Marc Andrew Patrick Noble

St Ethelbert’s Church
East Wretham
IP24 4RJ

Details on cross:

In Memory of 2/Lieut. M.A.P. Noble 121st BDE RFA, Killed in Action 1st July 1917 R.I.P.

Text type:Hand painted

Cross dimensions (millimetres please)
Shaft Height: 1650
Cross beam width:710
Width of wood:75
Thickness or depth:50

Other information
Mounting to wall: Flat bracket screwed to back of cross and wall, not obvious
Detailing: Top of shaft and ends of crossbeam painted to imitate a point
Evidence of use in field (earth marking, cracking, staining, shrinkage): earth marking
Surface insertion depth (into ground if apparent): 250
Finish (varnish, paint, oiled, unfinished etc): painted with varnish top coat
Condition (cracked, paint peeling, woodwork, damage etc): Fair. Some paint chipping and some sign of woodworm.

Noble IMG_2258Other information, notes and observations:
Marc Andrew Patrick Noble 2nd Lieutenant Royal Field Artillery, the son of Saxton and Celia Noble of Wretham Hall, was killed near Ypres on July 1st 1917 barely a month after his 20th birthday. He is buried in the Ferme-Olivier Cemetery at Elverdinghe, north east of Ieper in Belgium. His battlefield cross is on the south wall of the church at the east end of the nave.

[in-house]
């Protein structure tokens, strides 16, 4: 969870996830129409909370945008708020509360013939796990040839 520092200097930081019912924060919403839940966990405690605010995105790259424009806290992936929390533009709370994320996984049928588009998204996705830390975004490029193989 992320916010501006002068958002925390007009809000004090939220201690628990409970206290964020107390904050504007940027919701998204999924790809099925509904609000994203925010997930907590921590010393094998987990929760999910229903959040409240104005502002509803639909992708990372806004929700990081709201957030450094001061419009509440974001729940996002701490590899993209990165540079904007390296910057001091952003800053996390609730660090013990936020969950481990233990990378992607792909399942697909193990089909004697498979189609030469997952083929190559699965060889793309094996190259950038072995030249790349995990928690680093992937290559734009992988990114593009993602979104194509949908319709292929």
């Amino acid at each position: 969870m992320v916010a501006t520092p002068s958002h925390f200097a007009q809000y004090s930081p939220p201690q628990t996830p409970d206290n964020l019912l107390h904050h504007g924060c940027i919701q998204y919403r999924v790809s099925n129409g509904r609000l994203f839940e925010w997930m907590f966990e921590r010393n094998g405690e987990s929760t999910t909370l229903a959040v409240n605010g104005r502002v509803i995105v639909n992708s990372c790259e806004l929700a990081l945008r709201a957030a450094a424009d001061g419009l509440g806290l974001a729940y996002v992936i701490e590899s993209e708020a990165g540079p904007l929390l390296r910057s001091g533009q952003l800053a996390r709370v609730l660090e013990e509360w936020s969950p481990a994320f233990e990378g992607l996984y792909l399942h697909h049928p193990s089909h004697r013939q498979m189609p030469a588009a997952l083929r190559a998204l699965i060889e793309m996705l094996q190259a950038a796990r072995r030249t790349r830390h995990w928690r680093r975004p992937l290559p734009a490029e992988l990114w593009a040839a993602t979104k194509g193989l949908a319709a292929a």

As well as his battlefield cross, there is also in the church a very elaborate marble memorial to him designed by Sir Edwin Lutyens who was a friend of the family and a frequent visitor to Wretham Hall. Lutyens was the architect of the Cenotaph in Whitehall and the Thiepval Memorial to the missing of the Somme where Hugh Travers Rowley is commemorated. He was the son of the then Rector and was killed on the first day of the Somme July 1st 1916, a year to the day before Noble. His brass memorial plate is in the chancel.

If you look closely at the top of the shaft of Noble’s cross, you can still see where the person who lettered the cross started the inscription in pencil and then changed his mind and moved the whole thing down a bit.

Thanks to churchwarden John Kitson for giving us a guided tour of the church and telling us something of the story of Noble and his family at Wretham Hall.

Survey and Photographs courtesy of Andrew Macdonald
Date of survey: 21/08/16